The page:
The traditional advice to wear a suit on an interview is still valid. This remains true whether the company you’re interviewing with is business casual or professional dress. Oftentimes someone coming in for an interview will be dressed more formally than those actually employed there, but this is nothing to be concerned about. The key is matching the office environment style whether it’s trendy, elegant, conservative, or dramatic. There is more involved to wearing a suit, than simply matching a jacket with pants or a skirt. Here are some other considerations to help you achieve your optimal style when getting dressed for an interview.
1. Consider the industry you are interviewing with. If it’s a creative field you will want to add some unique elements to your outfit, while still keeping it business professional. Consider wearing a trendier pattern or unusual mix of colors. Or match up a unique scarf, necktie, or other accessory. A pop of color with a handbag, belt, blouse or necklace adds a creative touch as well.
2. Choose your shoes carefully. Interviewers have shared with me they sometimes use footwear as an indicator of professional standards and attention to detail. Your interview shoes should be shined and in optimal condition. For men, I suggest thin soled lace-up shoes in black or brown leather. For women wear closed-toe pumps, slingbacks or Mary Janes. Women can decide to get a little more trendy, if appropriate, while still wearing a closed-toe style. Color for women can be more varied; black, navy, beige, gray or two-toned are all good options. I do not suggest sandals, or very high heels.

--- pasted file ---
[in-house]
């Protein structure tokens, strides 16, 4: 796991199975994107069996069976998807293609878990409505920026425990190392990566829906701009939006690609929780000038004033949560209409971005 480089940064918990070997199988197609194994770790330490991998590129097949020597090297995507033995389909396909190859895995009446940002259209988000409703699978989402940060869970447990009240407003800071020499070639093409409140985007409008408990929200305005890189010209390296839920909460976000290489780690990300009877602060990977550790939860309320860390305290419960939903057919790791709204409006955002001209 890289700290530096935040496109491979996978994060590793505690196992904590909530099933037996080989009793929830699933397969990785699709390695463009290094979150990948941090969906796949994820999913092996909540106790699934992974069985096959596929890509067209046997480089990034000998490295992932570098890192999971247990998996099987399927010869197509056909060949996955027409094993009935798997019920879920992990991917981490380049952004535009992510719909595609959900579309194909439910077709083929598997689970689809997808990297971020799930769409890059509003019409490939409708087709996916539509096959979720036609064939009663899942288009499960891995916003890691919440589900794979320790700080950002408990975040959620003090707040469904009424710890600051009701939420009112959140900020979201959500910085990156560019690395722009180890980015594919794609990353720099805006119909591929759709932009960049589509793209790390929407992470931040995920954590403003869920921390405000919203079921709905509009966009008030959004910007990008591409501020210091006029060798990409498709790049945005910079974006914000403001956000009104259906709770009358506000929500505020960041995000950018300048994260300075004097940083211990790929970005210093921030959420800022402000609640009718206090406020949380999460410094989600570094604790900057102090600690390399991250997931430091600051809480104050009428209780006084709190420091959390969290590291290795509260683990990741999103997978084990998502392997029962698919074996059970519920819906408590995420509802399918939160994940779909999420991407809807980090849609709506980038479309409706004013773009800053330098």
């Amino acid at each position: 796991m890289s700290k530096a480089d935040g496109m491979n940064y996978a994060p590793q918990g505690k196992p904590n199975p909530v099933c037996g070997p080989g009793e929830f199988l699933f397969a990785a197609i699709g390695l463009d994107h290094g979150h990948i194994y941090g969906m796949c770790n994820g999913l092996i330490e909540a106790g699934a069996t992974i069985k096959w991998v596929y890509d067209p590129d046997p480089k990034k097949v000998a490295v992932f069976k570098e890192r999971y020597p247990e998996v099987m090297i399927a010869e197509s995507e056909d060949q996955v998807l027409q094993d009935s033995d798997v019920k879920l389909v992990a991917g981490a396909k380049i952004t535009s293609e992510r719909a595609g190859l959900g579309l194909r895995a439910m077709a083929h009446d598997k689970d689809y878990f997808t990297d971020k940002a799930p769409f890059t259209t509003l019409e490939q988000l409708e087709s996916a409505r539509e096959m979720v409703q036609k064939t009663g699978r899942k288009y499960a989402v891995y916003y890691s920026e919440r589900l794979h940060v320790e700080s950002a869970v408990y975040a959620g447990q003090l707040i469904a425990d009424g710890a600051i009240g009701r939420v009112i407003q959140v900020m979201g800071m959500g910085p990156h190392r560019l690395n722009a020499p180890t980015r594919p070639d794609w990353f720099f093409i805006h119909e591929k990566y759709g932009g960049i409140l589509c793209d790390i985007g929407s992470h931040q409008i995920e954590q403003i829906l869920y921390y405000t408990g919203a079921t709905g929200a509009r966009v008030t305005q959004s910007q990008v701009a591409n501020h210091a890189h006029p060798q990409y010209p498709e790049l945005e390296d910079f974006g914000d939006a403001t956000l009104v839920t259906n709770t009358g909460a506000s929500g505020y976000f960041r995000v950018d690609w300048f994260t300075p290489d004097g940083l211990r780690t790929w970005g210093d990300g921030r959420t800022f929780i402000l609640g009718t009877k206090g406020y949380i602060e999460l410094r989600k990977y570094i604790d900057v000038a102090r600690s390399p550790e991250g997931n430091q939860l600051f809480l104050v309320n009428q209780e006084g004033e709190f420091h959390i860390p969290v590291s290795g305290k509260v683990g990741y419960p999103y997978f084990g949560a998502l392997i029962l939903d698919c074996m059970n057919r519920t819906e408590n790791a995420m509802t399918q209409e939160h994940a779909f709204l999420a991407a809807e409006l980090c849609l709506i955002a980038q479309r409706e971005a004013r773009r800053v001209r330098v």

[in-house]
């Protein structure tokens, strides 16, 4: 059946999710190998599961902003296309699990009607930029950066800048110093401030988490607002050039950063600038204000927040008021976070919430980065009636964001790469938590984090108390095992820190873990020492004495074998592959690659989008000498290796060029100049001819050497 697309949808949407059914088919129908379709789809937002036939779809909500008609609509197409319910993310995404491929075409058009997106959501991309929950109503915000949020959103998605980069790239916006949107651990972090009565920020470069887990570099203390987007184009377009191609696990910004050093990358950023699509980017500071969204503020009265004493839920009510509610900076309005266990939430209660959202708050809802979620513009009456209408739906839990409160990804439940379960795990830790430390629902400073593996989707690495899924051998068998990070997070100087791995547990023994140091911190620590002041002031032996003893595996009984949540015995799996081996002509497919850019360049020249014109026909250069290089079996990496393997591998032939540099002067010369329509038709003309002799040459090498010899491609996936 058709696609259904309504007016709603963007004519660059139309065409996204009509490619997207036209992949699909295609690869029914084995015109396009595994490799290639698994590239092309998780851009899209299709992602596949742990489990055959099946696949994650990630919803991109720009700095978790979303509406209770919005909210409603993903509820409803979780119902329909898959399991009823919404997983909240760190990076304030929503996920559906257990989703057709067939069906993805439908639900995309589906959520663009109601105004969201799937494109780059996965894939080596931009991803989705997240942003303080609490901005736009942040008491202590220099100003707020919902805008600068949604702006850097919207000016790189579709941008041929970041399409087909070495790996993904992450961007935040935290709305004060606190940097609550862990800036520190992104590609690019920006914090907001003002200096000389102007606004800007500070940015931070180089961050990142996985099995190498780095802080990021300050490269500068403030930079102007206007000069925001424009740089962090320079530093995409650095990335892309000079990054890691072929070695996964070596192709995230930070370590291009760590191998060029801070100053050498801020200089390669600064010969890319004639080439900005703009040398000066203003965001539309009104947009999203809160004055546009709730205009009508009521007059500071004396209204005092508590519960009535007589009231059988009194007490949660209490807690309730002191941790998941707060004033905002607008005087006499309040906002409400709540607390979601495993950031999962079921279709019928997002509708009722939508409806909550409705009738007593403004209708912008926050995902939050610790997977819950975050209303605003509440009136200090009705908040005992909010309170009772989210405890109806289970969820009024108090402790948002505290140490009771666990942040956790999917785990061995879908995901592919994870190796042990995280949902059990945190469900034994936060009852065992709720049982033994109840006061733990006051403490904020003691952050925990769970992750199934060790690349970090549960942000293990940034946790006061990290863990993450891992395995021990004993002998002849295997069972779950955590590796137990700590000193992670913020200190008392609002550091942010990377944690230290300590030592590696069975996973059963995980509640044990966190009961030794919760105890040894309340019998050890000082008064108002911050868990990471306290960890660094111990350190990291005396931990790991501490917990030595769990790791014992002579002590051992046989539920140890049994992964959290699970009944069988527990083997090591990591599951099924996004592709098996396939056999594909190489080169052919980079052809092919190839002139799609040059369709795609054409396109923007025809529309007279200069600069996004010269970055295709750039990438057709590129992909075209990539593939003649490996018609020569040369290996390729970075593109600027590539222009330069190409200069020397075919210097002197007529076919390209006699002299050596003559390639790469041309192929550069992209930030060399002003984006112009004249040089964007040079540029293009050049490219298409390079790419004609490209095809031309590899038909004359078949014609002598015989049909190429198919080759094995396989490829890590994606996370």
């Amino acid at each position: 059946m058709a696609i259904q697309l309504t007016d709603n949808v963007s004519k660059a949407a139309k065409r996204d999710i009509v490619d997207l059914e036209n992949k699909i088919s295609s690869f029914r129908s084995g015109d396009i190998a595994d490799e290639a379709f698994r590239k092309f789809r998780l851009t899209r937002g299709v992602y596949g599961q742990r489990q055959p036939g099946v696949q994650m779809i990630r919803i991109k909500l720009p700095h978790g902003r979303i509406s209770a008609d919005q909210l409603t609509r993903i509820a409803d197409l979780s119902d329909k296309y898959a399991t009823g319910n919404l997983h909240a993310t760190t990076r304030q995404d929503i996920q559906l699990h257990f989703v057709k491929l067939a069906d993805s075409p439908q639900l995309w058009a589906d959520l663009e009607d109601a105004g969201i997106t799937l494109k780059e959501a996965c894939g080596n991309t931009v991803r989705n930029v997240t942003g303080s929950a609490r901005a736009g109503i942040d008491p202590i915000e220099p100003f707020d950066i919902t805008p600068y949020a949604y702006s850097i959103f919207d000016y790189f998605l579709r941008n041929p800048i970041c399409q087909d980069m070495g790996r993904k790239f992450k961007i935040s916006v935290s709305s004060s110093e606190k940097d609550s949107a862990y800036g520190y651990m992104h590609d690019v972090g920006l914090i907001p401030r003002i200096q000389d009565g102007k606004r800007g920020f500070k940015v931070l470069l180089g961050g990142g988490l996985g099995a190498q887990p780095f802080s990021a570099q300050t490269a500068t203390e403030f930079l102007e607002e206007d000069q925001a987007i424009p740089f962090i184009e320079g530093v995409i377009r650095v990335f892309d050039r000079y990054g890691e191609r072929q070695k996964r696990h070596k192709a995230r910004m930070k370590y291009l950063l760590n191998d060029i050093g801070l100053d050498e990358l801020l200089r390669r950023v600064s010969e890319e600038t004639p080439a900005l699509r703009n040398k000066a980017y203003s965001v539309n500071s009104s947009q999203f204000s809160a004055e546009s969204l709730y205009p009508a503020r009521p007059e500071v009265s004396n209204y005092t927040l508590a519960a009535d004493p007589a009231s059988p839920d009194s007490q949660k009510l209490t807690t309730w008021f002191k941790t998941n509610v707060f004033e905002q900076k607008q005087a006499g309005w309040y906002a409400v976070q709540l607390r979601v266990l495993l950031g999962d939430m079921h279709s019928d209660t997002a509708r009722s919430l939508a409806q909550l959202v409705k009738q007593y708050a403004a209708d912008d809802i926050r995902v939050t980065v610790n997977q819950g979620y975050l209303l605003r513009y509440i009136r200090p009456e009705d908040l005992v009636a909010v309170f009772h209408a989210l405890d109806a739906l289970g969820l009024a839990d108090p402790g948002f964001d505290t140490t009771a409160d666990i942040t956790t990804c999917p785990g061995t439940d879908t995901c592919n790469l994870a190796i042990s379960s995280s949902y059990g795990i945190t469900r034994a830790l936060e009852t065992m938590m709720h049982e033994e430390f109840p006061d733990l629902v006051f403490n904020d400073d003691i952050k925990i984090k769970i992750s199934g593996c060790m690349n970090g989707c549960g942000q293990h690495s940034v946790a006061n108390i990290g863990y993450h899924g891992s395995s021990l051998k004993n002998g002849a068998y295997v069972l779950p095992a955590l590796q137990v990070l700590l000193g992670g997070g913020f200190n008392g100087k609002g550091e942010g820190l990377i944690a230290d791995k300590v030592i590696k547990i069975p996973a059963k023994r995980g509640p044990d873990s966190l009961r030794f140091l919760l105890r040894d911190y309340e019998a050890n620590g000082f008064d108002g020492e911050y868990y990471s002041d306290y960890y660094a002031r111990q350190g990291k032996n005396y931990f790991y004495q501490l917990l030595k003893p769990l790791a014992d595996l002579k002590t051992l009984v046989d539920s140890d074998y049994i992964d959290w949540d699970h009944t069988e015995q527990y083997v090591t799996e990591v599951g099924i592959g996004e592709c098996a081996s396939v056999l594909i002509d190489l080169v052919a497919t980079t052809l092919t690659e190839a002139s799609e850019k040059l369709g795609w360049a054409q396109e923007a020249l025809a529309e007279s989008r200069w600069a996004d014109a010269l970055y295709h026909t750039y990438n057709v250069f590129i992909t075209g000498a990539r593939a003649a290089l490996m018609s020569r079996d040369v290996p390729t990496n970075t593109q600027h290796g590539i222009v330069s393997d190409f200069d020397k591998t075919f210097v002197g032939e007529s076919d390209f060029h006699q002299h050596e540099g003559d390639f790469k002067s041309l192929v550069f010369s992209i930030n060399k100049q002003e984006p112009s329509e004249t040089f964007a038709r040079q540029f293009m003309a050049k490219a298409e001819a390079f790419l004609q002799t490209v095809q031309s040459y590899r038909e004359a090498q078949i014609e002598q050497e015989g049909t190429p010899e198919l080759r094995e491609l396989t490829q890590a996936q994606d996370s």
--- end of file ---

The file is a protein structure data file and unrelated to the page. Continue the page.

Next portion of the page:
3. Check hem length of skirt or pants. The hem of your skirt or pants should be observed both in a standing and seated position. As you’ll be seated throughout most of the interview you don’t want the hem to ride up too much. Your skirt or dress should be no shorter than 1″ above the knee; pants should reach the top of your shoe with a natural break when standing, and be about an inch off the floor at the back. When you sit down about two inches of your sock will show. Double-check your socks, they should match either your shoe or your pant hem and come at least to mid-calf. Patterned socks are okay for a more dynamic or creative office environment.
4. Dress in neutrals, with one light, or bright color. This is where a jacket comes in handy, as it provides a dark contrast to a white shirt, or colorful blouse. Men are better off in navy, or gray, women in black, gray, navy or medium blue. I am not crazy about a black suit for men because unless it’s a super-high quality fabric it will show every imperfection The contrast of the jacket is important as it will draw the eye up to your face. A necktie, scarf or pendant will complete your look.
5. Eliminate extra details. When considering the features surrounding your interview suit simpler is better. A dark, solid color suit, classic jewelry, and a conservative cut will help your true personality show through. Keep the flashy accessories and extra details such as leather trim, pick stitch or shimmery buttons to a minimum. You can add more pizzazz when you get the job.
The only exception to the suit rule is a construction job or other environment where you’d get dirty or are working with heavy machinery. In that instance I recommend a collared shirt to gain a look of professionalism without the jacket.